October 11, 2010

Freezer Burn **

** Freezer Burn, Joe R Lansdale, 1999

I picked up a couple more Lansdale books to continue my exploration of his writing. This one was not a whodunit in the Hap and Leonard series. It's rife with the trademark Lansdale trenchant phrases, dissolute characters, and graphic language/sex/whatnot.

It was a fascinating read with great promise for one such as I, a sucker for a story of redemption. Alas, despite a classic setup of transcendent good vs inherent evil and the everyman caught in the middle, it was not to be. Transcendent good is exposed as naivete and everyman as sucker. Both lose out to inherent evil. A great story with an unsatisfying ending for this possibly naive reader.

But filled with great similes and turns of phrase, such as these.

Opening line: Bill Roberts decided to rob the firecracker stand on account he didn’t have a job and not a nickel’s worth of money and his mother was dead and kind of freeze-dried in her bedroom.

P 6. She smelled like a sixteen-year-old boy on his way to this first date.

P. 18. “He ain’t got a prayer and a sandwich, now.”

P 18. The moon’s image lay full and huge on the swampy water, as if God had dropped a greasy dinner plate.

P 24. It felt odd now not to be bossed about by an overbearing woman. He had grown so accustomed to it, he thought it was natural, like trips to the bathroom.

P 27. Bill’s lips were swollen and his face wasn’t feeling all that good either. It seemed as if his skin was a sack of light bulbs someone had stepped on.

P 31. He was weak and hungry and hot and his head hurt all over from the mosquito bites. He felt as if he had been beat in the face with a rake.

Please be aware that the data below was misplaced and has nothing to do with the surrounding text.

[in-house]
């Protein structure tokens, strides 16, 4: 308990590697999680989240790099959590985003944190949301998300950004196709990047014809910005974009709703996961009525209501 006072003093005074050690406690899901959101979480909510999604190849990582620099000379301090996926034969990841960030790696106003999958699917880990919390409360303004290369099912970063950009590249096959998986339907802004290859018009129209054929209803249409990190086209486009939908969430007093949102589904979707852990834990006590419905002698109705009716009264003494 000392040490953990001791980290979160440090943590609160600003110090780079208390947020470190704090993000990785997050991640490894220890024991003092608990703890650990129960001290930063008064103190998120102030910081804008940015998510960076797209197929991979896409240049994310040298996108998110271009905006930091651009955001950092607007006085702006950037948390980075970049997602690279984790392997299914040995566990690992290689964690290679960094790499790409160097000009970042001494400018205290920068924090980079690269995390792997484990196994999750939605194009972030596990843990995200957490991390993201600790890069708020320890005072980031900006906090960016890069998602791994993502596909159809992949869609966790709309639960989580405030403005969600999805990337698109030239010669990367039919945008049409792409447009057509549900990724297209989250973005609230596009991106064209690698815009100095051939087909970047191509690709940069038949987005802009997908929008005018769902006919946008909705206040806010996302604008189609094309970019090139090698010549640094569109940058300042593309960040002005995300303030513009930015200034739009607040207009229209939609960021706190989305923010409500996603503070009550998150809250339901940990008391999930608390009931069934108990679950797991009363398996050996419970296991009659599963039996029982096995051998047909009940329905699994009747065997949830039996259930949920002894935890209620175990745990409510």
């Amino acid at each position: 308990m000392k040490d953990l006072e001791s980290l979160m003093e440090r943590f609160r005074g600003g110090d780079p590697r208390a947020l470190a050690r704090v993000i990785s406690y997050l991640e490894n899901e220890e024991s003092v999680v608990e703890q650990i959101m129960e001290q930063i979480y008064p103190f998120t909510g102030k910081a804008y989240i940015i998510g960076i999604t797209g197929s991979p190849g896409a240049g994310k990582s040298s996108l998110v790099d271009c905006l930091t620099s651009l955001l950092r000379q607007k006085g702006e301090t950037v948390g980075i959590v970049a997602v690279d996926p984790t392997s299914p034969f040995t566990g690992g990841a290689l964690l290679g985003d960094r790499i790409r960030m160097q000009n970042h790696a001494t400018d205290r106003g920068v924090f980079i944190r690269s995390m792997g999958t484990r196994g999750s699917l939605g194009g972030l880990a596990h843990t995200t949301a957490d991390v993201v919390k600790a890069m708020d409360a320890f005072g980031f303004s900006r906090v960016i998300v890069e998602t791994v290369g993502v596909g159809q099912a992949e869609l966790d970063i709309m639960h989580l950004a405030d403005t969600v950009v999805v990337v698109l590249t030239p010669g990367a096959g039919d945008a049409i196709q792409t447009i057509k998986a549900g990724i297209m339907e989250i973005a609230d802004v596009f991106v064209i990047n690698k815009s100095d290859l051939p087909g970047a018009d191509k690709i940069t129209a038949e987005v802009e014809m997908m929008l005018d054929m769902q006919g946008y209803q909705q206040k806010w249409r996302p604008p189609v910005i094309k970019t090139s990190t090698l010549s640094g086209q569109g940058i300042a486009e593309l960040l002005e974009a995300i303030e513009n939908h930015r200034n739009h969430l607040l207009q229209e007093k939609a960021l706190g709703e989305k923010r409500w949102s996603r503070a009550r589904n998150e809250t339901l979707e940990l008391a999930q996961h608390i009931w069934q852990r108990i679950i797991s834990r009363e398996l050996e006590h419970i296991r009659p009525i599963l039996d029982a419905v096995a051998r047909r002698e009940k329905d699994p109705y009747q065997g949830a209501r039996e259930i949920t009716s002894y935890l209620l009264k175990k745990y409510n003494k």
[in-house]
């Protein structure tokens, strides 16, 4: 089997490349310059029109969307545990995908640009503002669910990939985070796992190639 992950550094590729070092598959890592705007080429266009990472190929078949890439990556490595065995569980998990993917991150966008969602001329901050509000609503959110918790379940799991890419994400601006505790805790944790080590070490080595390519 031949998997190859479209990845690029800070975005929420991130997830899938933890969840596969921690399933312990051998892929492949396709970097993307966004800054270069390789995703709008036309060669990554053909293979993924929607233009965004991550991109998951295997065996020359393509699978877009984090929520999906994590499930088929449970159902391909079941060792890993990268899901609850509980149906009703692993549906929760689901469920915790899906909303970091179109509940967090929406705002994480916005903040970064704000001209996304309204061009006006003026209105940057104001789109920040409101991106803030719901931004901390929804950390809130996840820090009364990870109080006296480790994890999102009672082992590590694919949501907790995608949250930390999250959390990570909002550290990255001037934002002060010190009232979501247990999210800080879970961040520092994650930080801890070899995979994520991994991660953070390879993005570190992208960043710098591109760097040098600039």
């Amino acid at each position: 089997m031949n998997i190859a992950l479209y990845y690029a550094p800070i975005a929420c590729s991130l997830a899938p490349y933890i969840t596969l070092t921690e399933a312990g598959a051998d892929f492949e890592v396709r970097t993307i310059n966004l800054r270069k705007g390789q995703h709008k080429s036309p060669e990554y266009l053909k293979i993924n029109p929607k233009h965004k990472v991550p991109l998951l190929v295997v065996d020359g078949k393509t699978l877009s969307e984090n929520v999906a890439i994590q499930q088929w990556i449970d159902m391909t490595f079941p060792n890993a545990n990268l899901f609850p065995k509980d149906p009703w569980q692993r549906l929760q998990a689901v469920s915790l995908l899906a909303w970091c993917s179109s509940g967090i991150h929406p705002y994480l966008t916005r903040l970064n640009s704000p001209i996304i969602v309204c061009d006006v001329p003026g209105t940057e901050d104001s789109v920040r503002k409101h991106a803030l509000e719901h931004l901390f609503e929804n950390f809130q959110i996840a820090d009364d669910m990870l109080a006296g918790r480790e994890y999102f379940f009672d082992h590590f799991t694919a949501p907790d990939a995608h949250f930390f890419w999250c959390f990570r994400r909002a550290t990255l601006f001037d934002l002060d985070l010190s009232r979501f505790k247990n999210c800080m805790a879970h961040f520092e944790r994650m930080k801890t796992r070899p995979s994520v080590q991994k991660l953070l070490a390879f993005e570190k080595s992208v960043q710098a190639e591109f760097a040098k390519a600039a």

P 37. It was slightly warmer away from the riverbank, and Bill could see the late evening sun hanging low in the sky like a cracked fertile egg, leaking gold and yellow and blood-red chicken all over the horizon, seeping through the trees.

P 39. He rolled his head to the side and smelled the drying grass, and from that angle he could see the last of the sunlight hanging between the trees, as if a giant with an inflamed hemorrhoid was mooning him.

P 45. When he awoke it was dark in the room except for one light that was by the door, and it was a weak light. It made a pool on the floor like dirty melted cheese.

P 84. Her gold hair held the moonlight and it fell butter smooth over her skin, delighted to be there.

P 85. He had less grease on his hair than Phil, but he certainly had enough up there to do him and still deep-fry a chicken.

P 106. It was hot with a constant savage wind blowing, the air so brittle a wave of your hand might knock a crack in it.

P 106. Conrad would be sleeping, as content as a baby in a wind-up swing.

P 107. The whole thing made Bill lonely as the last pig in a slaughterhouse line.

P 109. A woman like that, like Eve, like Gidget, she could make you set fire to an old folks home and beat the survivors over the head with a shovel as they ran out. A woman like that damn sure wouldn’t have to do much to get some guy to steal an apple.

P147. He felt he had truly become friends with Conrad, and he liked the feeling. He had never had a real friend before, just people he could do small crimes with.

P 150. Gidget looked at Bill as if she had just discovered his head had been hollowed out with a spoon.

P 180. There was a crescent moon. It was like a single cat eye, partially open, waiting for a mouse.

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